Some information for this report provided by Reuters.

You May Like

UN Ambassador Power Highlights Plight of Women Prisoners

She launches the 'Free the 20' campaign, aimed at profiling women being deprived of their freedom around the world More

Satellite Launch Sparks Spectacular Light Show

A slight delay in a satellite launch lit up the Florida sky early this morning More

Fleeing IS Killings in Syria, Family Reaches Bavaria

Exhausted, scared and under-nourished, Khalil and Maha's tale mirrors those of thousands of refugees from war-torn countries who have left their homes in the hopes of finding a better life More

This forum has been closed.
Comment Sorting
Comments
     
by: Akearoon from: Thailand
June 17, 2014 5:16 AM
There's still no real proof of corruption yet! It's just an allegation. If later found out the corruption allegation is nonsense, the rice price-support program should be brought back to reimplement as a way to improve farmers' income. Should not this be a good policy for a good government?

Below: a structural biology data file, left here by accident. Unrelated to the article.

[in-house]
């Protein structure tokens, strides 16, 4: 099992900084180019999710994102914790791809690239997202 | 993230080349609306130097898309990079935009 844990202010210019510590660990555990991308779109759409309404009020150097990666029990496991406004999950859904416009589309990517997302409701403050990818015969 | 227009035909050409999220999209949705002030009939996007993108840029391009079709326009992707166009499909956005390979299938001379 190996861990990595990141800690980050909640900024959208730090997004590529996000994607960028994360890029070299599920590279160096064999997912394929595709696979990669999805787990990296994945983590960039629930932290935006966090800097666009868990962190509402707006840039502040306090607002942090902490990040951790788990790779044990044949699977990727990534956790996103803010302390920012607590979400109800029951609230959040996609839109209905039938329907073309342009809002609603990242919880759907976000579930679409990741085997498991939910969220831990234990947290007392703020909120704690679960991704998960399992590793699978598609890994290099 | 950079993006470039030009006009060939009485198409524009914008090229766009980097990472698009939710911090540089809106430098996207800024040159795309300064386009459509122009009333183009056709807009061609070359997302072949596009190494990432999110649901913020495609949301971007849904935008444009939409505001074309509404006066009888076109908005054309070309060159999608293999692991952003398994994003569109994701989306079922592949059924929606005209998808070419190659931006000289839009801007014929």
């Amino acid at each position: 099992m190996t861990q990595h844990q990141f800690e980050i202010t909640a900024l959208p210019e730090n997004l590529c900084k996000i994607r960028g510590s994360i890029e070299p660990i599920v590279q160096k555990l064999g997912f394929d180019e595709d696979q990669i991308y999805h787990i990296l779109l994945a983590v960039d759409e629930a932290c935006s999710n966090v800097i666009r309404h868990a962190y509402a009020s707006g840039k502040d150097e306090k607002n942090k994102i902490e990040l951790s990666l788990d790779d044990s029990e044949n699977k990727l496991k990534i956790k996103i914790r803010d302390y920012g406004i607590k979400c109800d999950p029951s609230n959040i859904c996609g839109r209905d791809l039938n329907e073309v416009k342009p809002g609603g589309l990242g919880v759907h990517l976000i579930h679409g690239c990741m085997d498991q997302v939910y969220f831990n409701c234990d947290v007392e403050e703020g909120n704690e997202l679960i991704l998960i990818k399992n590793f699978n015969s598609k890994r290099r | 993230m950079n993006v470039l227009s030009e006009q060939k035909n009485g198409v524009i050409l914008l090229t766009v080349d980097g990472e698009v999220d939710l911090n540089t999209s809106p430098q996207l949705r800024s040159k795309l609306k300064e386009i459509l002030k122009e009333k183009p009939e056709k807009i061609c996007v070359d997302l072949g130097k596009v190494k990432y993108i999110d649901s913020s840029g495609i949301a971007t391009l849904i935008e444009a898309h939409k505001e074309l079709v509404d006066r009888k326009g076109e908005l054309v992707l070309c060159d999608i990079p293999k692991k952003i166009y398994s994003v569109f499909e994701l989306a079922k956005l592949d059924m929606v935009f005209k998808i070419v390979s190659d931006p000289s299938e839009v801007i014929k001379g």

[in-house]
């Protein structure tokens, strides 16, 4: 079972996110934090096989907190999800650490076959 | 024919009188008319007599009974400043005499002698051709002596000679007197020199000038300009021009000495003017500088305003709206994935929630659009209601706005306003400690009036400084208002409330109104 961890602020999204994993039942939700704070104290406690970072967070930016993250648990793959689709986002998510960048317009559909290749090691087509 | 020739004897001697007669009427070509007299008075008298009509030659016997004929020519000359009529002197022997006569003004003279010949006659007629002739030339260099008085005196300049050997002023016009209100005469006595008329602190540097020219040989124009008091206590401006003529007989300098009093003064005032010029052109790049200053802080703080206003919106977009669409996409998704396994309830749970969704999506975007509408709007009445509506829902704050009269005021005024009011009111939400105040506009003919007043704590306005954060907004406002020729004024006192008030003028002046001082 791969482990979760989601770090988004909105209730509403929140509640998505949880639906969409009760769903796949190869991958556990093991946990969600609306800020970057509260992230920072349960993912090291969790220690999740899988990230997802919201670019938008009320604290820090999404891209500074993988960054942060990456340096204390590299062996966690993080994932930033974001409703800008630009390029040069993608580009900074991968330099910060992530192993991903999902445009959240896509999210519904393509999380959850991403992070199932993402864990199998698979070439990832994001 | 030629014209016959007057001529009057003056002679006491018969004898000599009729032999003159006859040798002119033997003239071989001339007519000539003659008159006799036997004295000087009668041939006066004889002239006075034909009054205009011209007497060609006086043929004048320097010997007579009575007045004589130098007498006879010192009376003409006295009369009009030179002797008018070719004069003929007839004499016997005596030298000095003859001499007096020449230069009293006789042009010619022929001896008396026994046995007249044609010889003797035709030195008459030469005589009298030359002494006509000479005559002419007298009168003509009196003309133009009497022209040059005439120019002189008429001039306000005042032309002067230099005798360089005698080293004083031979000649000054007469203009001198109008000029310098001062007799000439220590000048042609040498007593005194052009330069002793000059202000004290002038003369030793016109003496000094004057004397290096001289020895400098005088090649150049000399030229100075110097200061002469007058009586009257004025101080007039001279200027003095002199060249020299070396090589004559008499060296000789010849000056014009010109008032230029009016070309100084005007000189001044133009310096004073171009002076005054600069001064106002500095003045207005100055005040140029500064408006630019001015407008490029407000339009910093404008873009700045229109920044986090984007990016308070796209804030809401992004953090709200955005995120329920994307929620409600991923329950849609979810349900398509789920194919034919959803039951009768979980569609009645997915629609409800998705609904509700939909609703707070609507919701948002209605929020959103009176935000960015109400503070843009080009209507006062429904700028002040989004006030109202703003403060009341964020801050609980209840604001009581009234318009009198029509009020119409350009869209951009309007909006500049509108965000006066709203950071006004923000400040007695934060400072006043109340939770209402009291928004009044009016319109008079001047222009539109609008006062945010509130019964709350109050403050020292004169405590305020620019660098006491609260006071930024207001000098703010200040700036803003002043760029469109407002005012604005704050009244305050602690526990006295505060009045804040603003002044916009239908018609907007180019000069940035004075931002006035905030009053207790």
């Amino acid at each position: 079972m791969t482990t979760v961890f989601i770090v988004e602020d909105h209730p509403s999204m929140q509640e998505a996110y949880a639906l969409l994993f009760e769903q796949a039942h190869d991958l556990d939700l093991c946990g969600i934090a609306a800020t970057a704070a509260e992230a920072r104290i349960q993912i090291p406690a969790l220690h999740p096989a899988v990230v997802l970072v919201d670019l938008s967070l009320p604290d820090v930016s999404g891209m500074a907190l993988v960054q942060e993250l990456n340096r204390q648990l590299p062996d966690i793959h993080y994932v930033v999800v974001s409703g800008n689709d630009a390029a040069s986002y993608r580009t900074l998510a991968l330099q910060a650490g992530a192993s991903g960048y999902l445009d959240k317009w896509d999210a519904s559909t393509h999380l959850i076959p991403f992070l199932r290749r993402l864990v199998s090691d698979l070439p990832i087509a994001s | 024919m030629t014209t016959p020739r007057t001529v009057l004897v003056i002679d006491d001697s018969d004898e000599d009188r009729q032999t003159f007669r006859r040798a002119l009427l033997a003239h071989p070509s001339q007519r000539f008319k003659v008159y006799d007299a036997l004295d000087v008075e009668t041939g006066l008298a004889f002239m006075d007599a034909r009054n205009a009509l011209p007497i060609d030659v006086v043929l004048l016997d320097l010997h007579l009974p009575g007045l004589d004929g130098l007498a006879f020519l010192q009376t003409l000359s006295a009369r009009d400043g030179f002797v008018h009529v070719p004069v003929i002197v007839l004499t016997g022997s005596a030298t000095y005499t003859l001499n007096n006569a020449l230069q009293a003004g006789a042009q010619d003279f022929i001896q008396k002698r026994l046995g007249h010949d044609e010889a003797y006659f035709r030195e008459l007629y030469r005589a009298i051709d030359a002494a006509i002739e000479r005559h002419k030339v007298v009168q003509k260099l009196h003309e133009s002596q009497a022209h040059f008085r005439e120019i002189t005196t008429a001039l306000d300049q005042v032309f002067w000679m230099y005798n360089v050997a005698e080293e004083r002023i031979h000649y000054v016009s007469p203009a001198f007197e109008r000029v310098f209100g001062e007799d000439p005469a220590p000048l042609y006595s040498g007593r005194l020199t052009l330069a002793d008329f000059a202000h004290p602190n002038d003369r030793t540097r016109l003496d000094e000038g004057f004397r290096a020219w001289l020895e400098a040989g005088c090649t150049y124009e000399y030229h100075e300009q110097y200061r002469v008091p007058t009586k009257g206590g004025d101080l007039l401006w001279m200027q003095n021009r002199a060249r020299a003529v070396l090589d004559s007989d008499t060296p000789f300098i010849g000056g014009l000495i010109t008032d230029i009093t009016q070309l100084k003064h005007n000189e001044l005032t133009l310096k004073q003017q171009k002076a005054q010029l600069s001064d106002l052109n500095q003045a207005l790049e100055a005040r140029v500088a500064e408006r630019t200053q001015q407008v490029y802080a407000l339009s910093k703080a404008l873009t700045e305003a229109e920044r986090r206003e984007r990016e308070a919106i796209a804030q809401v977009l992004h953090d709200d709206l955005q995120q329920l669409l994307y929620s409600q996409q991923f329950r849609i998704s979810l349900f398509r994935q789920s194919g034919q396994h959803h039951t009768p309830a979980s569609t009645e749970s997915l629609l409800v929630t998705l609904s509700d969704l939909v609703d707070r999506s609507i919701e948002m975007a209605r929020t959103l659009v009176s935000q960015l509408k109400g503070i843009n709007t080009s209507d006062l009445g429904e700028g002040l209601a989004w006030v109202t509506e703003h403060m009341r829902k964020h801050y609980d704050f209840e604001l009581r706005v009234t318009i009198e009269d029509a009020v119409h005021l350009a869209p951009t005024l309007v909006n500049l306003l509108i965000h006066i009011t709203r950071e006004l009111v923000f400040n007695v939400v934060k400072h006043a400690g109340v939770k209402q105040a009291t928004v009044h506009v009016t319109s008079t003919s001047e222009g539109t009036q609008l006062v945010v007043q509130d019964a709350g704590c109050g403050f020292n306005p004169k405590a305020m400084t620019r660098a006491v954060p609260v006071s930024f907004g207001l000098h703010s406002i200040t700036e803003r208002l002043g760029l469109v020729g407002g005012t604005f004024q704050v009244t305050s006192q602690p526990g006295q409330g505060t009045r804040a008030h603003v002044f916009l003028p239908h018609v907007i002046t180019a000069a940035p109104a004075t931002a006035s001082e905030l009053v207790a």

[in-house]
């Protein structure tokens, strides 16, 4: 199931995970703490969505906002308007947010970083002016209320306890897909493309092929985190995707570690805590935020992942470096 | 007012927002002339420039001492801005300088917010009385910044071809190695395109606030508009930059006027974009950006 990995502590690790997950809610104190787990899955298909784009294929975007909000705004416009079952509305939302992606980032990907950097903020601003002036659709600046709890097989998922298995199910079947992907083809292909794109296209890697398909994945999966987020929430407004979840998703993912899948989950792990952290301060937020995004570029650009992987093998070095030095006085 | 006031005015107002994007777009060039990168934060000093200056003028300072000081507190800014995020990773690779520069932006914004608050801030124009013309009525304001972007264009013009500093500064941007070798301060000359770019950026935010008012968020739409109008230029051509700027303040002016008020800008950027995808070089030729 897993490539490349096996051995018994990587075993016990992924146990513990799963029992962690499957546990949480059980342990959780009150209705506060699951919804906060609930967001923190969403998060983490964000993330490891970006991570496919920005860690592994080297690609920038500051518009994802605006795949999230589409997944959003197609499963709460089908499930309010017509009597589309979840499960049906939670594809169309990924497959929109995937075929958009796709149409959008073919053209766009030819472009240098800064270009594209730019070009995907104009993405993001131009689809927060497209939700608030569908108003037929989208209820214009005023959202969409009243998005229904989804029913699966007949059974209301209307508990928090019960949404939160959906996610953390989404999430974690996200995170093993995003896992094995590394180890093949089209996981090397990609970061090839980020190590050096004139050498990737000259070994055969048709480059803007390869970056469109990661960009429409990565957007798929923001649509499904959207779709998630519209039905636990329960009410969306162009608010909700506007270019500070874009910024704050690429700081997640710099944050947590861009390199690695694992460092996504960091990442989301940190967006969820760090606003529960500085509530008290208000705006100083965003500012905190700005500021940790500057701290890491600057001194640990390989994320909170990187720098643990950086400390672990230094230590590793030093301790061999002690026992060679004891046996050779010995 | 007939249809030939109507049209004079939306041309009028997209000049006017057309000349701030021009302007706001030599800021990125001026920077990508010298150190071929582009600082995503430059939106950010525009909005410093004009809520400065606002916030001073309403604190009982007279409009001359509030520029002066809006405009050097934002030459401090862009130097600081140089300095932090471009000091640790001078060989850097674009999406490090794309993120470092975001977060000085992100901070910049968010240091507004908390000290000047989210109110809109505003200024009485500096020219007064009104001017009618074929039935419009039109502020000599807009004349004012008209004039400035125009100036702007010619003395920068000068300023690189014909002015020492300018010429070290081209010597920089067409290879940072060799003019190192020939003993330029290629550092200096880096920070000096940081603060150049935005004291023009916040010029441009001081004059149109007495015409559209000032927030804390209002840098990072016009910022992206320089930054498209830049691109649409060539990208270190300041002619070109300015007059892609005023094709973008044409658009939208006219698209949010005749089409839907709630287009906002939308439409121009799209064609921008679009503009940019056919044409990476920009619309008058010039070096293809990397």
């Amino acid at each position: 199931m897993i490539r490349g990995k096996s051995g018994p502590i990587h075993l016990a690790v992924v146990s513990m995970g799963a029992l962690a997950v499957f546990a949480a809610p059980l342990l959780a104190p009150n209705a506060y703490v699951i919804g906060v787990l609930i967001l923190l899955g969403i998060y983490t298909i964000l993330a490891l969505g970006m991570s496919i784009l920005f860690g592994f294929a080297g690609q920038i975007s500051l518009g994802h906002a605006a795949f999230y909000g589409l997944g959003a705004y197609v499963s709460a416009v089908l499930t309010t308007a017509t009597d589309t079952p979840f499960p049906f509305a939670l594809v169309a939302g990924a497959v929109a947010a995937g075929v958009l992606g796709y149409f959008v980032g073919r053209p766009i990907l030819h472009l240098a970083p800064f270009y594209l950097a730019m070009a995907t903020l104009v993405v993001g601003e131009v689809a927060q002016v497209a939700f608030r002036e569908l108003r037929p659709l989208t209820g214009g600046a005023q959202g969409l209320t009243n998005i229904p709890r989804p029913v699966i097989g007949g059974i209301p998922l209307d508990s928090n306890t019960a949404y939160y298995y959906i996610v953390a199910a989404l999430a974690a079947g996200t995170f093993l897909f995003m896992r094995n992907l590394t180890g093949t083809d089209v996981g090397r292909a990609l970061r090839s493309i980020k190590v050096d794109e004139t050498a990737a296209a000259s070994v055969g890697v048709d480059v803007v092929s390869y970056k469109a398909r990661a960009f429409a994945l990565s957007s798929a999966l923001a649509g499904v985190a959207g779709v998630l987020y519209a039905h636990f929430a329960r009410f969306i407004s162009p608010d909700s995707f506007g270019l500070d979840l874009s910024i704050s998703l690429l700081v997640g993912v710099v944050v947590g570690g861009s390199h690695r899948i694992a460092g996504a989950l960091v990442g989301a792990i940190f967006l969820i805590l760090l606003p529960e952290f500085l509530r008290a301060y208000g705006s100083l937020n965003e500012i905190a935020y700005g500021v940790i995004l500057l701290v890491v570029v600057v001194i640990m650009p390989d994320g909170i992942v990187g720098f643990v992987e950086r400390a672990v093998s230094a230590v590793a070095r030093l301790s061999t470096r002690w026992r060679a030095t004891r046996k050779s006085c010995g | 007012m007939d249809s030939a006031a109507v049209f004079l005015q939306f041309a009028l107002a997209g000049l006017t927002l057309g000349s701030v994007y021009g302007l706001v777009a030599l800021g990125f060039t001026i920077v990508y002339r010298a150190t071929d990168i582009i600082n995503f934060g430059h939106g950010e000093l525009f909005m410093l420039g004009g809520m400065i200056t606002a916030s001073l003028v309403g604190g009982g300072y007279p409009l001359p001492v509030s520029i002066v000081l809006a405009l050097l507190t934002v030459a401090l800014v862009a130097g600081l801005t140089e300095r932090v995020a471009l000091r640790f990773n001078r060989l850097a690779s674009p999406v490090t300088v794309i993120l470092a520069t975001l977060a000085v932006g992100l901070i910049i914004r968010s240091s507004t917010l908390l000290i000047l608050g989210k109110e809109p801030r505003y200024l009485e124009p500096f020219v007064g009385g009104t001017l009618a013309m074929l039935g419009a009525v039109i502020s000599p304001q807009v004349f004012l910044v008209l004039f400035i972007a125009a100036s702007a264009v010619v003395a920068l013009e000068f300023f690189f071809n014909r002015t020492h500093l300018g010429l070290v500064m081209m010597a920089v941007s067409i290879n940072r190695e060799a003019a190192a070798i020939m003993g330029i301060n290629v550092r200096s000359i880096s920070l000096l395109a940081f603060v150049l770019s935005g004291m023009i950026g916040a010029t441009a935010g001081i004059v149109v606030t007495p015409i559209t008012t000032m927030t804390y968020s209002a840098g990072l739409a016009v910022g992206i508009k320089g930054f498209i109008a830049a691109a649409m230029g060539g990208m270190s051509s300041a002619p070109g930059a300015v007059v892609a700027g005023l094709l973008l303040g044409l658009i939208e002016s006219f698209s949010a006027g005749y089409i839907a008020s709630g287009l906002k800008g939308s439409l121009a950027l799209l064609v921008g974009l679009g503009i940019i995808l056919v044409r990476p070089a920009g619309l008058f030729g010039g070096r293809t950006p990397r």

In Response

by: Ryan Coughlin from: Bangkok
June 22, 2014 9:54 AM
I would like to see someone show ANY evidence that the existed any sort of official corruption in the rice plan. Just because people say something enough times, doesn't make it true.
In Response

by: Theodore Whittlinger from: Nevada
June 17, 2014 3:58 PM
The article points out that the program was a FAILURE at all levels! The rice could not be sold at the high price that resulted from the program. Corruption is only a part of the problem - also, I have been in Thailand many times for extended stays and, like you if you are honest, corruption is always involved in government programs!